# Some questions about the capacitor

1. May 11, 2006

### x64bob

I've read about the capacitor on wikipedia but diden't catch some details; if the capacitor consists of 2 plates that can be charged and an insulator between them what connection do they have as i've read that the capacitor always is a a zero charge because of each plate always having the equal number of electrons and holes. can electrons pass trough the capacitor as they do trough a conductor(pic 1)? and if these plates's capacitans dont depend on connection between em could you use them separately like just having an - charged capacitor.

and would a scheme for stabilizing electrical current (filling out holes when there arent enough electrons in the flow and absorbing them when theres an excess look like this(pic 2)?

#### Attached Files:

File size:
68 KB
Views:
185
• ###### pic2.bmp
File size:
68 KB
Views:
198
2. May 11, 2006

### Staff: Mentor

The capacitor works because of the electric field that is created between the plates due to having more electrons on one plate compared to the other. Once in this static condition (with Q=CV, charge = capacitance * voltege), no currents flow anywhere in the circuit. The *net* charge of the two capacitor plates is zero, since you've basically "pumped" some of the electrons from one plate over onto the other to create the imbalance of electrons.

Capacitors are usually used as a storage element for charge (like in power supplies), or for their AC impedance characteristics. The AC current that flows "through" a capacitor is called the Displacement Current. It's called that because you have to displace electrons (pump them through the exterior circuit) from one plate to the other in order to change the voltage across the capacitor. As the voltage across the capacitor increases, the electric field E between the plates of the cap increases. This is the limiting factor in the operating voltage of most capacitors -- too high of a voltage will cause the dielectric between the plates to break down, and you will arc through the capacitor.

3. May 12, 2006

### x64bob

k, but i dont see why the electric field is needed here, or is it just something that happens if so you should be able to have a separate plate alone thats just charged with electrones and another with just holes?

in other words how do they depend of each other, why cant you just connect the electron chargable side and load it without charging the other?

Last edited: May 12, 2006
4. May 12, 2006

### Staff: Mentor

Keep in mind that the capacitor plates and external wires are made of conducting metal, not semiconductor material, so the concept of "holes" does not come into play. The mathematical concept of holes really only applies to semiconductor devices.

When a battery or other voltage source pumps electrons from the + plate to the - plate of a capacitor, the resulting imbalance of charge generates the electric field. You could also deposit some static charge (like in static electricity) on one isolated plate of a 2-plate capacitor not connected to anything, and yes, that will generate an electric field and a resulting voltage difference between the two plates. But that kind of arrangement is not very useful for anything in electronics. As I mentioned, caps are useful for storing charge in power supplies, and for their impedance characteristics in filters and related circuits.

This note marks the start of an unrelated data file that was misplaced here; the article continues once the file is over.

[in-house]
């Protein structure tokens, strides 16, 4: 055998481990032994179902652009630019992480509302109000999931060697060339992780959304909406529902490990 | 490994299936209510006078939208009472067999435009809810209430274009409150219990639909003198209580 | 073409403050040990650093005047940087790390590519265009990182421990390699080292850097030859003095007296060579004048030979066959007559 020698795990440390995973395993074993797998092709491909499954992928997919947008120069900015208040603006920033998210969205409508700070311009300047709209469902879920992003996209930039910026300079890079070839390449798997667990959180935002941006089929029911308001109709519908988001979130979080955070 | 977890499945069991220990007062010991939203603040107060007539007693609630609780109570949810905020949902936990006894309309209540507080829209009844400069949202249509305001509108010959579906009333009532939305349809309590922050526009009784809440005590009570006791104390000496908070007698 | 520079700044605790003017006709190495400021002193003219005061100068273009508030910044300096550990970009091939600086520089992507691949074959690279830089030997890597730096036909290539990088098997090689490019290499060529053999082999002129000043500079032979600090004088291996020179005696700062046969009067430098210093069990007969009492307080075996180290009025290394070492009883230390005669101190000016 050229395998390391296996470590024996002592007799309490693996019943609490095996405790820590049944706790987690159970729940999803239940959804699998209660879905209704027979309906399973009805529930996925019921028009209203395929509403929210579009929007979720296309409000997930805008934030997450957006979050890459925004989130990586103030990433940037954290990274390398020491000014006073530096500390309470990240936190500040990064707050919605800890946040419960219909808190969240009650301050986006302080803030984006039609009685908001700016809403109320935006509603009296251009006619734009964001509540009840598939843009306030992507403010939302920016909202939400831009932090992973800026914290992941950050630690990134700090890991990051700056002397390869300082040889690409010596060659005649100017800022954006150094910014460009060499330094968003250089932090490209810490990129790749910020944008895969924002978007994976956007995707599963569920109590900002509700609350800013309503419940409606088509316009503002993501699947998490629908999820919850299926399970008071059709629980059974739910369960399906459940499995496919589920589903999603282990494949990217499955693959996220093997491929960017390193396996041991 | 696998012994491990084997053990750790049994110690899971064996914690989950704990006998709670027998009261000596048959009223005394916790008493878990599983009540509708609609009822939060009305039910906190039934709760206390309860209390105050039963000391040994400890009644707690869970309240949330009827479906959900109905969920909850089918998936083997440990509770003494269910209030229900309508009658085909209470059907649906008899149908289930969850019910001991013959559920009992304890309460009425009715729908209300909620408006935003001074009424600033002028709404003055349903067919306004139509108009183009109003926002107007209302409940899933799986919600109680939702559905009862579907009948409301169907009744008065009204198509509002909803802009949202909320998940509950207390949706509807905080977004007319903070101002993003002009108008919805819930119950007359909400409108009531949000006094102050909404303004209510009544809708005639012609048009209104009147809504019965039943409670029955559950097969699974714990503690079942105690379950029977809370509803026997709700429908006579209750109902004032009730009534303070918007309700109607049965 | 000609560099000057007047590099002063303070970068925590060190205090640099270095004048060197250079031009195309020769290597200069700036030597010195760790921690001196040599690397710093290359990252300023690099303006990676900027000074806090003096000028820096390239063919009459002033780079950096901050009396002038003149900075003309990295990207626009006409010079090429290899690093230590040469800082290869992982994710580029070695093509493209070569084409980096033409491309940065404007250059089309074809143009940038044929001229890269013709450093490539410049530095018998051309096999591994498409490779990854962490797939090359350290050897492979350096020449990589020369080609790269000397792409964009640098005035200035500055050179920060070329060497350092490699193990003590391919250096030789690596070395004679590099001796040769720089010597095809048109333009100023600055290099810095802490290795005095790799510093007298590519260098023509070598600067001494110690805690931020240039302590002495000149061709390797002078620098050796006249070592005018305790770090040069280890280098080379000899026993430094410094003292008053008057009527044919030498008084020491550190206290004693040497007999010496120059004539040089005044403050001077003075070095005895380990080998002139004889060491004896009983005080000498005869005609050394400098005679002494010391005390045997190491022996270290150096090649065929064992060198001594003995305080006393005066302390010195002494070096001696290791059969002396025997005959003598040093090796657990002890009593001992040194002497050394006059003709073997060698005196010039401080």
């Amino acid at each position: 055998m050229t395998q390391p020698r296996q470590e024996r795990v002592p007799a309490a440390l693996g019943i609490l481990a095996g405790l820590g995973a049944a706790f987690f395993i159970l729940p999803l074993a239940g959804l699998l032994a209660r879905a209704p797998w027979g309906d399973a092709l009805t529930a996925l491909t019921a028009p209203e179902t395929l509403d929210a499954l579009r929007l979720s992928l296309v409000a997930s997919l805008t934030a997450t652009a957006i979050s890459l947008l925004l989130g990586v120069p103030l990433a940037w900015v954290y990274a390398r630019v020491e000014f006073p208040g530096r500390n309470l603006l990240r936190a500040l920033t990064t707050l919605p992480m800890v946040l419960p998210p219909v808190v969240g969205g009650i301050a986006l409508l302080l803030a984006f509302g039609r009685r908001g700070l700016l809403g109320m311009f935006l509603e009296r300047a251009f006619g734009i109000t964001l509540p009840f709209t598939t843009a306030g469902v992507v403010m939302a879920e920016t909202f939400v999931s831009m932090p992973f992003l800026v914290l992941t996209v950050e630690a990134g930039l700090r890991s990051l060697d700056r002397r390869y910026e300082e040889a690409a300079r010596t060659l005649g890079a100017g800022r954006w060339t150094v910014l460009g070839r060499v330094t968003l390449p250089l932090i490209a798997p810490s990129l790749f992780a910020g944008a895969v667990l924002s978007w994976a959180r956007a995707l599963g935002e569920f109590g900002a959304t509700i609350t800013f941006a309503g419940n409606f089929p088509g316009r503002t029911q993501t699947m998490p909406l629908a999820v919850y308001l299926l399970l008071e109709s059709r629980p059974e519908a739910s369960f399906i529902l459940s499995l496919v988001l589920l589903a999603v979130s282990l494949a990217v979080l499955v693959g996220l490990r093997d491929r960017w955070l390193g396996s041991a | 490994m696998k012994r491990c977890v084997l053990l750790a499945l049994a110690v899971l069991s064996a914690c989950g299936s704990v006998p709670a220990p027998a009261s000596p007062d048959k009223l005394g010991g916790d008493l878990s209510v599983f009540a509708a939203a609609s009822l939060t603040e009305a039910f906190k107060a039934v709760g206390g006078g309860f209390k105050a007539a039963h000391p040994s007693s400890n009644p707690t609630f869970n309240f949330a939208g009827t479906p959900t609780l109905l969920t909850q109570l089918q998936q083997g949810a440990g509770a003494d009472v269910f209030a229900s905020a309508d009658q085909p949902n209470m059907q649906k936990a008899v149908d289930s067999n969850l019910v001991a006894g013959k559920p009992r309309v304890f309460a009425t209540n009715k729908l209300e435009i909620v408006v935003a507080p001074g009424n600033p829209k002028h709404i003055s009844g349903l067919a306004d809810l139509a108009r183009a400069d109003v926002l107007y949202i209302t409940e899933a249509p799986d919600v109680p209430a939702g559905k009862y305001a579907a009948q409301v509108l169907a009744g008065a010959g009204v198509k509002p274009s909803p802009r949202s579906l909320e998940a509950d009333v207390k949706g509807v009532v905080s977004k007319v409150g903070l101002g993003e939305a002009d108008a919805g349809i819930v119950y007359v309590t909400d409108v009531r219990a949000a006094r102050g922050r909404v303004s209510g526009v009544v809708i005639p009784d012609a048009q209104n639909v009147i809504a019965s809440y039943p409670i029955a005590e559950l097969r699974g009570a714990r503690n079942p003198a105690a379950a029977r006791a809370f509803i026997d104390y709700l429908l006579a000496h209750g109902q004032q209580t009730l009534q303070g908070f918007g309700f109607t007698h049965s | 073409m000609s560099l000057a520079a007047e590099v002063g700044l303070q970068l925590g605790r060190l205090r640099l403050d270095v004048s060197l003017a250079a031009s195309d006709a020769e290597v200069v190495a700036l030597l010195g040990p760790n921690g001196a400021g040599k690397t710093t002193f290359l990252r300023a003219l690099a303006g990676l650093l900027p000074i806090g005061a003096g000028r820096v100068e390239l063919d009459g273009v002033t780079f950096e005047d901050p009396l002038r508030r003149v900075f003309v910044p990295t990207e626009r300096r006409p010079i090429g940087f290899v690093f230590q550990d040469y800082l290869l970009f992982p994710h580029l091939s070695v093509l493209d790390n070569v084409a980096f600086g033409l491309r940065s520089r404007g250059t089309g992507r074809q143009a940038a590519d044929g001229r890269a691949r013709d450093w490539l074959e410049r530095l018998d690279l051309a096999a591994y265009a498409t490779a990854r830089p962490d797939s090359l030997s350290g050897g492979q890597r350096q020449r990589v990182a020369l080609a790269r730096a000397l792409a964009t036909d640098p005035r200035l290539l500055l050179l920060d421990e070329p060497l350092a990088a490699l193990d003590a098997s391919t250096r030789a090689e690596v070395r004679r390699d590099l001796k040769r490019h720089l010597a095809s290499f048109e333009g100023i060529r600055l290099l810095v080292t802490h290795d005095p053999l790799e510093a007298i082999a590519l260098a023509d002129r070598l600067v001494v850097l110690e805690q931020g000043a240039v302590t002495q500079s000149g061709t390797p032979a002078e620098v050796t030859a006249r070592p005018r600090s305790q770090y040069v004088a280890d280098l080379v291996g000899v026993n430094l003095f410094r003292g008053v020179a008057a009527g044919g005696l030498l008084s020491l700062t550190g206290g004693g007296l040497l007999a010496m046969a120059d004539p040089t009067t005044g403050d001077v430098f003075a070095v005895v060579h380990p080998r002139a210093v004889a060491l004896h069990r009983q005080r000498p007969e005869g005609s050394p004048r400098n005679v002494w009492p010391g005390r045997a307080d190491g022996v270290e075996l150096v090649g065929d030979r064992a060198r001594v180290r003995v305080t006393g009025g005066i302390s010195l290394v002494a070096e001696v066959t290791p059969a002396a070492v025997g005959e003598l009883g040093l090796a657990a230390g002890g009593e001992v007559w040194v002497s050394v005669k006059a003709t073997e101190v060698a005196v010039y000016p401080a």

5. May 12, 2006

### es

There is a "connection" between the plates but probably not in the sense that you are thinking (you know, like a wire soldered directly to both)

I am sure you will agree that an electric field extends outside of a charged plate and that there is an effect on a plate when it is inside an electric field.

So a capacitor does the obivous and takes plate 2 and places it in the electrical field of charged plate 1 causing an effect on plate 2. Thus plate 1 and 2 interact with each other through the elctric field. Stated another way, the plates are "connected" through the electric field.

6. May 12, 2006

### es

Oh ya, keep in mind that electrons and electric fields are different things. In general insulators are designed to stop the flow of the former, not the later.

7. May 13, 2006

### x64bob

ok, i do understand that there isen't any connection between the plates where electrons can pass and thats there is an electric field affecting the plates. but is the electric field only generated by the plate which get filled with electrons or do they both got field affecting eachother? also what happens when plate 2 gets affected by the electric field, i haven't read up on electric fields so does anyone knows a good source for that?

8. May 13, 2006

### 3trQN

Allways fun to watch these http://ocw.mit.edu/OcwWeb/Physics/8-02Electricity-and-MagnetismSpring2002/VideoLectures/index.htm [Broken]

Last edited by a moderator: May 2, 2017
9. May 15, 2006

### es

Yes. The plates effect eachother and in the ideal case they are symettrical. So it's your external influence that gives them the distinction of plate 1 and 2.

Note that for actual circuit implementations you may want to optimize the capacitor for this or that behavior and sometimes this optimization breaks the symettry. This is why sometimes when you open a device you see capacitors with + or - labels on the ends.

If you are interested in more information I also highly recommend the MIT video lecture series.

Last edited: May 15, 2006
10. May 19, 2006

### Mica

The formula to calculate the capacitance is C = (epsilon*A/d). Let say I have two plates of 1m x 1m, d = 0.03m and epsilon = 3.2 then C = 0.9 nF.
If I able to separate the plates (d increase) then my capacitance decreases. Assuming charges conservation, Q0 = V0 * C0 and Q0 = Vf* Cf, then I can rewrite the equations: Vf = V0 *C0/Cf. In this sense, I amplified my voltage. So more I increase d, more I can amplified my voltage. What is the limitation? I think we can not increase d to infinity. I understand that the RC decay time plays a role but if we able to increase d fast enough, we still have a huge amplification. In this example, if I able to increase d to 3m less then my RC decay time, I would have a factor of 100!! If I charge my capacitor to 1 V, the output will be 100 V. Then to a higher voltage, 1 kV input, the output would be 100 kV. So, what is the limitation in the real world? Do we definitively have these amplifications or is just mathematics?

Thanks,

Mica

11. May 19, 2006

### Staff: Mentor

The flaw in the large amplification part of your thought is the simplistic form of the equation for capacitance. This equation is only valid for a capacitor where the size of the plates is much larger than the separation distance: